Amazon Web Services (AWS) has announced a new fully-managed operations service that uses machine learning to make it easier for developers to improve application availability.
It does this by automatically detecting operational issues and recommending specific actions for remediation, CEO Andy Jassy said, delivering the re:Invent keynote on Tuesday.
The service, Amazon DevOps Guru, identifies anomalous application behaviour, such as increased latency, error rates, or resource constraints that could cause potential outages or service disruptions, and then alerts developers with these issue details. It flags the resources involved, the issue timeline, as well as related events via Amazon Simple Notification Service (SNS) and partner integrations like Atlassian Opsgenie and PagerDuty, Jassy explained.
The aim is to help organisations quickly understand the potential impact and likely causes of the issue with specific recommendations for remediation.
"Developers can use remediation suggestions from Amazon DevOps Guru to reduce time to resolution when issues arise and improve application availability and reliability with no manual setup or machine learning expertise required," AWS says in a blog post.
"Application downtime events caused by faulty code or config changes, unbalanced container clusters, or resource exhaustion (e.g. CPU, memory, disk, etc.) inevitably lead to bad customer experiences and lost revenue."
Like many of AWS's customer-facing services, DevOps Guru has been used internally, with Jassy touting it as the culmination of 20 years of operational expertise in building, scaling, and maintaining highly available applications for Amazon.com.
Speaking with ZDNet about the new service, director of public sector technology and transformation in Australia and New Zealand Simon Elisha said ultimately, DevOps is all about doing a lot more with a lot less and moving more quickly. He said DevOps Guru is the right tooling to make that happen.
"If you think about systems today, they generate more information than ever, more telemetry than ever, warnings, notifications, messages etc and that's a good thing because you're getting lots more information, but it can be very difficult to figure out when is something changing, when is something different, and a lot of what DevOps is about is understanding the relationship between the changes you make in code and what happens in production and that loop," he said.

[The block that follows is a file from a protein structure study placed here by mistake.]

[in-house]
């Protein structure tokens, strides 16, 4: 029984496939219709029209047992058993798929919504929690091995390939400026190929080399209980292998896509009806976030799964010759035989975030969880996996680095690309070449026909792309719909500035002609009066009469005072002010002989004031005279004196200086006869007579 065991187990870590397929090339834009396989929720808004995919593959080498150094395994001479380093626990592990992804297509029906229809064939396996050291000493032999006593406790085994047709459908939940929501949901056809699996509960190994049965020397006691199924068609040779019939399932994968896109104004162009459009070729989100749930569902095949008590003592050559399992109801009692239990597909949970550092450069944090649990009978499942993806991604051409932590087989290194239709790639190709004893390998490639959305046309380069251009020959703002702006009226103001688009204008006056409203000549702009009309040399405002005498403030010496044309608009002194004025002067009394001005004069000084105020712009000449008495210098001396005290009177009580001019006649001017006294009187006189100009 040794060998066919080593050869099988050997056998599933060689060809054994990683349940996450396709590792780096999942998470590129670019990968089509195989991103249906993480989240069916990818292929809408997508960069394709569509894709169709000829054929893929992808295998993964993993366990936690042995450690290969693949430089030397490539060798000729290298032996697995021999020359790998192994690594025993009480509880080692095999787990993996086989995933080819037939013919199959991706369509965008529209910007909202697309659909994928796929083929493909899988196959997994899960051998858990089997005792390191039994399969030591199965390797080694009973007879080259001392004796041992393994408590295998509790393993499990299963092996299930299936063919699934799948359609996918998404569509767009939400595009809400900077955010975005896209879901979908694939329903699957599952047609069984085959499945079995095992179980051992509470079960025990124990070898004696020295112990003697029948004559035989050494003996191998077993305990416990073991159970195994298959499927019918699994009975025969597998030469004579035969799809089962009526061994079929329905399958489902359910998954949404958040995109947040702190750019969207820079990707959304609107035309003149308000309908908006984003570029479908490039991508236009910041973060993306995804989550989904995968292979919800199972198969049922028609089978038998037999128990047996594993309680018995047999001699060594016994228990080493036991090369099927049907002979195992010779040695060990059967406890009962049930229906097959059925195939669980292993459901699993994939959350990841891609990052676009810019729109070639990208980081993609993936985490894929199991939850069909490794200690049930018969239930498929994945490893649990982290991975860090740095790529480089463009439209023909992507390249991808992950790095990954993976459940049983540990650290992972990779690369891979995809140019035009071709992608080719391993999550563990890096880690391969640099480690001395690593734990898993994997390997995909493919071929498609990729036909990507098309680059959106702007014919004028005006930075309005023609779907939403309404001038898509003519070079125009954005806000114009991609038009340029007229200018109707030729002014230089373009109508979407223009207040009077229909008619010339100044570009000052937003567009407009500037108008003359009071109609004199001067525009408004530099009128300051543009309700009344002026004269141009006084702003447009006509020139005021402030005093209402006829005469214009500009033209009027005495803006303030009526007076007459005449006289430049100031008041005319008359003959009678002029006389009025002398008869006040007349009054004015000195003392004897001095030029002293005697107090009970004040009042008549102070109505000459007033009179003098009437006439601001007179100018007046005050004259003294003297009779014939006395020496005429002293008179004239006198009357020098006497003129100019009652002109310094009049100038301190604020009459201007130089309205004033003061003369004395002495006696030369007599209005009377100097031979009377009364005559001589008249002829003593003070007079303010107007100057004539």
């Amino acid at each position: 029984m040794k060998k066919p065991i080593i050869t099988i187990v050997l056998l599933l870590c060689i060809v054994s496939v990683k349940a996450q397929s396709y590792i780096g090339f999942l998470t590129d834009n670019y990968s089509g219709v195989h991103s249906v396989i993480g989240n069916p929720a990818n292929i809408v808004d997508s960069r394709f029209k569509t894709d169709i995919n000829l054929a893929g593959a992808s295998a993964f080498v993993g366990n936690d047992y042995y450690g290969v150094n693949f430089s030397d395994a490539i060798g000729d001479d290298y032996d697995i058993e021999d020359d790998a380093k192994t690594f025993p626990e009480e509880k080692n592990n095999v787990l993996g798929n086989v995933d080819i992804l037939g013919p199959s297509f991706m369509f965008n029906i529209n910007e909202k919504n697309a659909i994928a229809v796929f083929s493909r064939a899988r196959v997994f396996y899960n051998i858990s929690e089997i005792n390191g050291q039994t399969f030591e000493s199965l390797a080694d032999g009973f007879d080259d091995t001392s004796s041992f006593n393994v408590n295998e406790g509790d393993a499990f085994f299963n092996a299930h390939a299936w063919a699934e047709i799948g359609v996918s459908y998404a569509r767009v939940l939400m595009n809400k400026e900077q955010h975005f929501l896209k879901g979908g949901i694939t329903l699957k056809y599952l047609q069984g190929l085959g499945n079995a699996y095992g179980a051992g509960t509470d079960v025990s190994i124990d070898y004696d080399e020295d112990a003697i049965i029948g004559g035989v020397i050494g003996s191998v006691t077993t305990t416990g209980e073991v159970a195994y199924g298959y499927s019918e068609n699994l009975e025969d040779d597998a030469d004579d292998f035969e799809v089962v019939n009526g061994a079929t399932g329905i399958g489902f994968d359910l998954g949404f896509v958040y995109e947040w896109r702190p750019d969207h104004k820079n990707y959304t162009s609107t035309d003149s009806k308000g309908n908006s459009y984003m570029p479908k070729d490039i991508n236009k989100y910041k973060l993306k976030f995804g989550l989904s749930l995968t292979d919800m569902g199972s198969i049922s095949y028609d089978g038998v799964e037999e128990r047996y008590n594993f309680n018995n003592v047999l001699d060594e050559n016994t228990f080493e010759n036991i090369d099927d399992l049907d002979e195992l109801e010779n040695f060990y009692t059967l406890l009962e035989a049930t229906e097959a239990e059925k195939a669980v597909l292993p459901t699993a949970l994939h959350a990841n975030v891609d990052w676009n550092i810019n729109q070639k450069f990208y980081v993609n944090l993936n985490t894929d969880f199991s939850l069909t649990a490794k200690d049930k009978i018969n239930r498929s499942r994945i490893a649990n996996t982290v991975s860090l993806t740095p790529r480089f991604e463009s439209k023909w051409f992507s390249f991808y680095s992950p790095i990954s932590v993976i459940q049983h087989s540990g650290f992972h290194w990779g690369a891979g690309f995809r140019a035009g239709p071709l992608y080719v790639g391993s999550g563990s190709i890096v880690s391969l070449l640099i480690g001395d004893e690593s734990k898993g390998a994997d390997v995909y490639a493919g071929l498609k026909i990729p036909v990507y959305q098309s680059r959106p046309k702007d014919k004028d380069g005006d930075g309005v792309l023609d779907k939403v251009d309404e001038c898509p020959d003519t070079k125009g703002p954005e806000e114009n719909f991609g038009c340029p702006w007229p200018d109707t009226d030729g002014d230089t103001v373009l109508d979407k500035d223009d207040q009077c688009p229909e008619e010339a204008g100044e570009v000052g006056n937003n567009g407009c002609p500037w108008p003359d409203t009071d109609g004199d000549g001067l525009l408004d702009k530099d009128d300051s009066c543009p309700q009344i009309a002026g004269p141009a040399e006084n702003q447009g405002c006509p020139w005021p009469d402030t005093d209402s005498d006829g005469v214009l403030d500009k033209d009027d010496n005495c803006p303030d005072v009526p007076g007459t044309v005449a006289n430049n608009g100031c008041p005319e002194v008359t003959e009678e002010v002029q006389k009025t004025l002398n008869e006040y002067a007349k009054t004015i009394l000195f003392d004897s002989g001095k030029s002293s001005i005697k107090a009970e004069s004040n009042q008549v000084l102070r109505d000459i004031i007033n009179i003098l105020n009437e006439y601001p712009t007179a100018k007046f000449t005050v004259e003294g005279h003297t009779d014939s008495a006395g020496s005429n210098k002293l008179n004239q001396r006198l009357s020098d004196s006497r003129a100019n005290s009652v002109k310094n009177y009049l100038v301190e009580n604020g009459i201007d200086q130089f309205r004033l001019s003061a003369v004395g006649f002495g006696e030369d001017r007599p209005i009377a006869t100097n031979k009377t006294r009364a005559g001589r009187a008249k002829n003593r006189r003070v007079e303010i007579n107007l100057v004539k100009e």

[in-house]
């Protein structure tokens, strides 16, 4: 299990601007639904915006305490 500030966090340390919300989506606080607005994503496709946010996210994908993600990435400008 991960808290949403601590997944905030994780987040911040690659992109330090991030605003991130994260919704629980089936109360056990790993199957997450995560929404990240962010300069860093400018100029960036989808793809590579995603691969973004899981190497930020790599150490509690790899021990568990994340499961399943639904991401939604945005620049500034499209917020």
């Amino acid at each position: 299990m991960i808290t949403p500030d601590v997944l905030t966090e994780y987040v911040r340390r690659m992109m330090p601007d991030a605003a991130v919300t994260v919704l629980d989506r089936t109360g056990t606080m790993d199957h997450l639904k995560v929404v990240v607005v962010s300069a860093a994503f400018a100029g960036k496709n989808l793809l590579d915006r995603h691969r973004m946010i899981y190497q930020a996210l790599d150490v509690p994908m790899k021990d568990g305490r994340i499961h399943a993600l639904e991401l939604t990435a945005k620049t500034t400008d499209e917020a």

"The ability for anyone, whether you're in a large development shop or a very small operational shop, is to see what's going on within your environment without any manual configuration, without training any models, without doing anything except a few clicks."
Elisha said thanks to the pandemic, teams are realising they have to work more closely together, but that doesn't necessarily mean being physically together.
He pointed to AWS Proton, which was also announced on Tuesday, as a great example of bringing "infrastructure folks" and developers together, but in a way that allows both to get the outcomes they need.
Elisha said customers are saying they need people to operate in their discipline as well as they can, while still talking and communicating with others, but that they need the tools to do that effectively and easily.
"So the ability to send really robust guardrails around security or the versions that you're running or the way you choose to build, or the ability to innovate really fast, it's that combination which is why people look at things like DevOps because they want that, 'let's go really fast, but let's do things right at the same time'," he said.